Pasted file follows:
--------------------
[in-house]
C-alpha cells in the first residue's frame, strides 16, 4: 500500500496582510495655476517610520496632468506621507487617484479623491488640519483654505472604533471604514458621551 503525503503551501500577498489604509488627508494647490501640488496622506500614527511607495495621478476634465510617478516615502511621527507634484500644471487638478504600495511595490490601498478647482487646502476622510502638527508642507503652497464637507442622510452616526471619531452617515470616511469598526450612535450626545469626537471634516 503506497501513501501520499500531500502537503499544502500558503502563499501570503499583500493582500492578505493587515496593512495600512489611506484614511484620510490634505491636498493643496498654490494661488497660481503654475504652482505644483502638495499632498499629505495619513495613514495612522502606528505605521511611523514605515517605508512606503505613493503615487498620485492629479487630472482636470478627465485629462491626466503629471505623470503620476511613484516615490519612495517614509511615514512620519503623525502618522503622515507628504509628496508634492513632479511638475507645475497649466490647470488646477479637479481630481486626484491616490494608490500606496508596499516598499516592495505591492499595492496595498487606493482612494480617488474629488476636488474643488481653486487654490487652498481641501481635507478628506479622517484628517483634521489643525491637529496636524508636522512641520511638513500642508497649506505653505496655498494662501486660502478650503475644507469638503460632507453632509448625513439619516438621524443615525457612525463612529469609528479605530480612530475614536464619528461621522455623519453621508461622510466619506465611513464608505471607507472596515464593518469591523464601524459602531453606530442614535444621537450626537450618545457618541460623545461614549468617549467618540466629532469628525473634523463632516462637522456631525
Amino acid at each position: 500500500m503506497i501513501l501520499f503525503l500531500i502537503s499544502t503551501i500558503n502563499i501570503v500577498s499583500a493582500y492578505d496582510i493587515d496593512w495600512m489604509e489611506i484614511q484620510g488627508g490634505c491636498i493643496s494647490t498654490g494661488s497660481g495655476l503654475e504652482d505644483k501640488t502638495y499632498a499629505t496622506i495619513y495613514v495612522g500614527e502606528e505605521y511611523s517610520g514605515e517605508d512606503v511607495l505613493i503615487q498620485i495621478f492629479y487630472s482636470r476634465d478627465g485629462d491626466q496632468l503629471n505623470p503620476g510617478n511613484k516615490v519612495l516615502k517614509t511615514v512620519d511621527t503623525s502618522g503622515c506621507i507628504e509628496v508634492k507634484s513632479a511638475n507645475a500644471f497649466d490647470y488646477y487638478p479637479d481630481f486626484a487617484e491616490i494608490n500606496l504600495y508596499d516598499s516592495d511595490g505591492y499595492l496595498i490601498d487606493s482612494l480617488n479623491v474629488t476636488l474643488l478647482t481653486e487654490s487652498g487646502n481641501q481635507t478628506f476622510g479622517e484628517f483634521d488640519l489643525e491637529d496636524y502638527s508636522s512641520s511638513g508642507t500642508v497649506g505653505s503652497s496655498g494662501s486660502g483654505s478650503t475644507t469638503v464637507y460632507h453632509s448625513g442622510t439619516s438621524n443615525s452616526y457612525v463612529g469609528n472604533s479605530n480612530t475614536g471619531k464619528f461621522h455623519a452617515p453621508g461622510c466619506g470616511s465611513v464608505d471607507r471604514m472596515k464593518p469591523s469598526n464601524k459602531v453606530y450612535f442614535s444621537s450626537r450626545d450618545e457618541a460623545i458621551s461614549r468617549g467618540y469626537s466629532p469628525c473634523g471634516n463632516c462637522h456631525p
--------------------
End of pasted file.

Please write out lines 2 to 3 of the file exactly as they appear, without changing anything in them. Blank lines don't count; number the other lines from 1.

C-alpha cells in the first residue's frame, strides 16, 4: 500500500496582510495655476517610520496632468506621507487617484479623491488640519483654505472604533471604514458621551 503525503503551501500577498489604509488627508494647490501640488496622506500614527511607495495621478476634465510617478516615502511621527507634484500644471487638478504600495511595490490601498478647482487646502476622510502638527508642507503652497464637507442622510452616526471619531452617515470616511469598526450612535450626545469626537471634516 503506497501513501501520499500531500502537503499544502500558503502563499501570503499583500493582500492578505493587515496593512495600512489611506484614511484620510490634505491636498493643496498654490494661488497660481503654475504652482505644483502638495499632498499629505495619513495613514495612522502606528505605521511611523514605515517605508512606503505613493503615487498620485492629479487630472482636470478627465485629462491626466503629471505623470503620476511613484516615490519612495517614509511615514512620519503623525502618522503622515507628504509628496508634492513632479511638475507645475497649466490647470488646477479637479481630481486626484491616490494608490500606496508596499516598499516592495505591492499595492496595498487606493482612494480617488474629488476636488474643488481653486487654490487652498481641501481635507478628506479622517484628517483634521489643525491637529496636524508636522512641520511638513500642508497649506505653505496655498494662501486660502478650503475644507469638503460632507453632509448625513439619516438621524443615525457612525463612529469609528479605530480612530475614536464619528461621522455623519453621508461622510466619506465611513464608505471607507472596515464593518469591523464601524459602531453606530442614535444621537450626537450618545457618541460623545461614549468617549467618540466629532469628525473634523463632516462637522456631525
Amino acid at each position: 500500500m503506497i501513501l501520499f503525503l500531500i502537503s499544502t503551501i500558503n502563499i501570503v500577498s499583500a493582500y492578505d496582510i493587515d496593512w495600512m489604509e489611506i484614511q484620510g488627508g490634505c491636498i493643496s494647490t498654490g494661488s497660481g495655476l503654475e504652482d505644483k501640488t502638495y499632498a499629505t496622506i495619513y495613514v495612522g500614527e502606528e505605521y511611523s517610520g514605515e517605508d512606503v511607495l505613493i503615487q498620485i495621478f492629479y487630472s482636470r476634465d478627465g485629462d491626466q496632468l503629471n505623470p503620476g510617478n511613484k516615490v519612495l516615502k517614509t511615514v512620519d511621527t503623525s502618522g503622515c506621507i507628504e509628496v508634492k507634484s513632479a511638475n507645475a500644471f497649466d490647470y488646477y487638478p479637479d481630481f486626484a487617484e491616490i494608490n500606496l504600495y508596499d516598499s516592495d511595490g505591492y499595492l496595498i490601498d487606493s482612494l480617488n479623491v474629488t476636488l474643488l478647482t481653486e487654490s487652498g487646502n481641501q481635507t478628506f476622510g479622517e484628517f483634521d488640519l489643525e491637529d496636524y502638527s508636522s512641520s511638513g508642507t500642508v497649506g505653505s503652497s496655498g494662501s486660502g483654505s478650503t475644507t469638503v464637507y460632507h453632509s448625513g442622510t439619516s438621524n443615525s452616526y457612525v463612529g469609528n472604533s479605530n480612530t475614536g471619531k464619528f461621522h455623519a452617515p453621508g461622510c466619506g470616511s465611513v464608505d471607507r471604514m472596515k464593518p469591523s469598526n464601524k459602531v453606530y450612535f442614535s444621537s450626537r450626545d450618545e457618541a460623545i458621551s461614549r468617549g467618540y469626537s466629532p469628525c473634523g471634516n463632516c462637522h456631525p